1. I’ve read the report, I’m aware of what it states. Just like every study of this nature, there is room for error allowed. Where it states:

        “Due to occasional coding errors, some missing data, and some cases not being closed it is possible that there are relevant deaths not included in this data set.”

        This applies to ALL THE FIGURES, not just shooting/hunting related figures.

        And predictably, you’re casting doubt on the veracity of the study because it was commissioned by the N.S.W Game Council. As stated, the study was CONDUCTED by The Victorian Institute of Forensic Medicine. They are an extremely reliable statutory authority with a well deserved reputation for collating accurate data. Even the Australian Justice System relies on them for information. VIoFM also works with The International Committee of the Red Cross, The World Health Organization, UNICEF & several other very highly regarded international organizations.

  31. Hunting in National Parks must increase risk to users, as will any increase in patronage. Of course shooting a gun carries risk to other park patrons, but I don’t see these hunters as a bunch of gun toting loonies either, and surely increased patronage will mean increased funding, roads ,tracks and camping facilities? If they shoot thousands of feral animals that’s a good thing too. Risk is everywhere and I don’t know that the risk here is any greater than we face on the roads each day. For the record I don’t have a gun or license, but I am interested in shooting.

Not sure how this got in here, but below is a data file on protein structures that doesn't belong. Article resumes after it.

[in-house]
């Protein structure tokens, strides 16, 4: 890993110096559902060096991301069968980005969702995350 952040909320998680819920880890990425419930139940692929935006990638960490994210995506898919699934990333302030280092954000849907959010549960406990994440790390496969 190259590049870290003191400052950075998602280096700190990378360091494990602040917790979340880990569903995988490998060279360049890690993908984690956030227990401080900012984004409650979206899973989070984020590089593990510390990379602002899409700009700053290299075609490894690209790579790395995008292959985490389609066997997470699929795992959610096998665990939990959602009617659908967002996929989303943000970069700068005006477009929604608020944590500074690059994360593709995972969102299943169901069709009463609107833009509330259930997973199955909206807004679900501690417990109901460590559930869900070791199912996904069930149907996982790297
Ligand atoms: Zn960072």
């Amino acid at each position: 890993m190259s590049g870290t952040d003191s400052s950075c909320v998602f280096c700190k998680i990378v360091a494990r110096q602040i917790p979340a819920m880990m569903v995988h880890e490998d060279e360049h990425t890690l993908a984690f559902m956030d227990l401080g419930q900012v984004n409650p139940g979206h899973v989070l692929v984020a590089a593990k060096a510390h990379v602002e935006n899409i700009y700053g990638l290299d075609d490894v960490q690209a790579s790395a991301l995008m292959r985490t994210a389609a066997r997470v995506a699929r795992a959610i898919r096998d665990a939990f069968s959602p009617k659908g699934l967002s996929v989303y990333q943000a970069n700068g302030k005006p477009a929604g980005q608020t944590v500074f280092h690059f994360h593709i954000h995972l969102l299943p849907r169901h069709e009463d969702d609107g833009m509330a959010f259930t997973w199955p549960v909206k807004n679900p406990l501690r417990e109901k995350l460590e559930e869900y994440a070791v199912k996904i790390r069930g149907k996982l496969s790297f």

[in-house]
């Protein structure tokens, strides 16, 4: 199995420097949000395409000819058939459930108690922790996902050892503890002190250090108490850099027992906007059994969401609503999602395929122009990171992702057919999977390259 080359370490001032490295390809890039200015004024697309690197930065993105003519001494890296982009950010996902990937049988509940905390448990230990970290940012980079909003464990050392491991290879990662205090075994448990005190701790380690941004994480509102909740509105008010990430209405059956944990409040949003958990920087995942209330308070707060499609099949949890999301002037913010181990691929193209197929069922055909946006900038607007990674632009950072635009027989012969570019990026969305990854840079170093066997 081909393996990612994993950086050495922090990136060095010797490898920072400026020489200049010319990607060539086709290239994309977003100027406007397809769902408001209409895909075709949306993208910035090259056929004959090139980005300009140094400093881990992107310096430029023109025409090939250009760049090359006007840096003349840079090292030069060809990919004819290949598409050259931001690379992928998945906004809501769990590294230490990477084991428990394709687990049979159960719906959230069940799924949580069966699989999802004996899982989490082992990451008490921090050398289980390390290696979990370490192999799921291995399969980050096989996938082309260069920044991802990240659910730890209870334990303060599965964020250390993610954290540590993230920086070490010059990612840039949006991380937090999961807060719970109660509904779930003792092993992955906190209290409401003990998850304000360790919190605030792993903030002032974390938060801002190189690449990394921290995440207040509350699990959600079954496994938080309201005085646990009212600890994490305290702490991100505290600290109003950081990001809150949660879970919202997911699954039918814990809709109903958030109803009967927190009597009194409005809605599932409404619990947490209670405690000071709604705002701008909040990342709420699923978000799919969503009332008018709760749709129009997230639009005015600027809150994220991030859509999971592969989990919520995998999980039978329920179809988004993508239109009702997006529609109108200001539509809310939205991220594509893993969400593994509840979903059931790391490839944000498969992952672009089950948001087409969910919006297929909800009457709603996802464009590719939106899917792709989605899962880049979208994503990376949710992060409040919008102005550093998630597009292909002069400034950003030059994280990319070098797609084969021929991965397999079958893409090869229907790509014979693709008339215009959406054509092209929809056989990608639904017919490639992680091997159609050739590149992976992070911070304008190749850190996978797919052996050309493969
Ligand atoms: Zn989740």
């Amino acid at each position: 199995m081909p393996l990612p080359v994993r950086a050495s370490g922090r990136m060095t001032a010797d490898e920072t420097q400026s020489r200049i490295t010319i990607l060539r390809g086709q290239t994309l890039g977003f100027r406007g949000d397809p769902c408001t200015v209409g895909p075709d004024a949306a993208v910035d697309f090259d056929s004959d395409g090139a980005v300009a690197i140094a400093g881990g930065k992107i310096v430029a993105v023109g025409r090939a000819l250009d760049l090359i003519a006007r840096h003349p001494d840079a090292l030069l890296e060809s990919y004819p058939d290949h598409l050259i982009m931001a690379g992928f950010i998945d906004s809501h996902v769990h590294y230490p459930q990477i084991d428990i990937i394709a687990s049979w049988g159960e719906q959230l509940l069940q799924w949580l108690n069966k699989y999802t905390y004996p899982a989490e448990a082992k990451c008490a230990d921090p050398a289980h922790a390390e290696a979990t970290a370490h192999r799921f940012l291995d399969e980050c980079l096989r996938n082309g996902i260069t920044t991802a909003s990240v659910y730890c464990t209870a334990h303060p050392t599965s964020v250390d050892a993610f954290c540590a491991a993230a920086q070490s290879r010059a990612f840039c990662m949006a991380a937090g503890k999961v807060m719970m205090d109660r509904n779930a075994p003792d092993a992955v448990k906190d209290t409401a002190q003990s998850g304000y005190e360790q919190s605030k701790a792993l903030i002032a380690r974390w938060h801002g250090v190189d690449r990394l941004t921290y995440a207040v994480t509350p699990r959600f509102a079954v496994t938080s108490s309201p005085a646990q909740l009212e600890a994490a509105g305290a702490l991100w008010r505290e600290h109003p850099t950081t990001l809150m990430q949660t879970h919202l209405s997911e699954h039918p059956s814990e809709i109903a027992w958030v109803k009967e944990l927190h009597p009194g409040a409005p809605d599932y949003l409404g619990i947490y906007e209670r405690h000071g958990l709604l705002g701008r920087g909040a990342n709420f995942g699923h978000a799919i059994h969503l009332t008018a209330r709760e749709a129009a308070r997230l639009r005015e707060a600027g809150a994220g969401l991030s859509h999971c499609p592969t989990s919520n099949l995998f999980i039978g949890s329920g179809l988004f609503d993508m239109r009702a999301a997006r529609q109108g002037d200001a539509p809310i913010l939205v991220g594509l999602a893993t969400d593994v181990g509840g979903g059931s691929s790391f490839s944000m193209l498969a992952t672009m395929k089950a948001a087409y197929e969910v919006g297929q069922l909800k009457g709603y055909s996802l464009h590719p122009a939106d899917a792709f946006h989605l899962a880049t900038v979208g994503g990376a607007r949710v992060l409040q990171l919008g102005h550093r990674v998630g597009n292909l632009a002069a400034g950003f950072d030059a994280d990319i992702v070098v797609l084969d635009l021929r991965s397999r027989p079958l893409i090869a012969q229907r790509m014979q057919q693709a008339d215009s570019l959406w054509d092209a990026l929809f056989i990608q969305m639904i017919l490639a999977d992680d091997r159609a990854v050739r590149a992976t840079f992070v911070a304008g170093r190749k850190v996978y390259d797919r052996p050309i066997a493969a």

32. EDITOR COMMENT: Comment seven thanks to urge to “flood this guys site from hunters”.
    Sam, if you read the rest of the site you’ll see we have quite a few other hobbies!

    what a bunch of nimby’s.
    get your own hobbies rather than trying to stop other people’s.
    so much for a free country..

  33. fair call tim, but there’s no reason both hobbies can be performed side by side.
    you’d be far, far more likely to get hit by a car getting to the national park, than get shot once you get there!
    the breeding populations of feral animals in national parks make control methods for the surrounding area very hard.
    any attempt to curb that is a good one imo.
    apart from the hunters code, the consequences for injuring someone whilst hunting are so severe you are DAMN sure of what you are shooting at, and what is behind what you are shooting at, before you even think about squeezing that trigger.

    imagine if the slightest mishap during canyoning caused your whole camping party to be banned for life.. that is what the hunters will face.

    1. Sam, what Tim apparently fails to understand is that the politicians who seek to ban hunting and shooting also seek to ban many other recreational activities in National Parks. Ultimately they would like to close Australia’s bushland to almost anyone who would like to enjoy our great outdoors.

  34. EDITOR COMMENT: Visitor number nine from after being urged to “flood this guys site from hunters”: